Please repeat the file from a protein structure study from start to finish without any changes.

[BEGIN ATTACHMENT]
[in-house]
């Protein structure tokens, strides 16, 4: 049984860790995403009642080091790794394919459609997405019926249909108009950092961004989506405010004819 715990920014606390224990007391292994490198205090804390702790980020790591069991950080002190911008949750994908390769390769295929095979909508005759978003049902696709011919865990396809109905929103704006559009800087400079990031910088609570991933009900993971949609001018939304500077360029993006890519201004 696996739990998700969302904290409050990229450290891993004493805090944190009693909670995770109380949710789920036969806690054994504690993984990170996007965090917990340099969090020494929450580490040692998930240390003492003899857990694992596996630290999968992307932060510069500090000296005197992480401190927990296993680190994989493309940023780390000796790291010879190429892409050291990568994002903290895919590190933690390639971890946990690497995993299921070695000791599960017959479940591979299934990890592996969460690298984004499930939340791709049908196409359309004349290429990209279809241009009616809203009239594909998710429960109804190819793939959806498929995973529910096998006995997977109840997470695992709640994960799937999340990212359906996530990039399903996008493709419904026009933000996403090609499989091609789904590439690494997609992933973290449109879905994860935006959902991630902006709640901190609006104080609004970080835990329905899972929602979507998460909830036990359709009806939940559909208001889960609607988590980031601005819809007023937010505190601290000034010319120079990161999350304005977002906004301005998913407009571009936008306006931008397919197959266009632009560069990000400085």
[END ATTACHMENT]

[in-house]
């Protein structure tokens, strides 16, 4: 049984860790995403009642080091790794394919459609997405019926249909108009950092961004989506405010004819 715990920014606390224990007391292994490198205090804390702790980020790591069991950080002190911008949750994908390769390769295929095979909508005759978003049902696709011919865990396809109905929103704006559009800087400079990031910088609570991933009900993971949609001018939304500077360029993006890519201004 696996739990998700969302904290409050990229450290891993004493805090944190009693909670995770109380949710789920036969806690054994504690993984990170996007965090917990340099969090020494929450580490040692998930240390003492003899857990694992596996630290999968992307932060510069500090000296005197992480401190927990296993680190994989493309940023780390000796790291010879190429892409050291990568994002903290895919590190933690390639971890946990690497995993299921070695000791599960017959479940591979299934990890592996969460690298984004499930939340791709049908196409359309004349290429990209279809241009009616809203009239594909998710429960109804190819793939959806498929995973529910096998006995997977109840997470695992709640994960799937999340990212359906996530990039399903996008493709419904026009933000996403090609499989091609789904590439690494997609992933973290449109879905994860935006959902991630902006709640901190609006104080609004970080835990329905899972929602979507998460909830036990359709009806939940559909208001889960609607988590980031601005819809007023937010505190601290000034010319120079990161999350304005977002906004301005998913407009571009936008306006931008397919197959266009632009560069990000400085």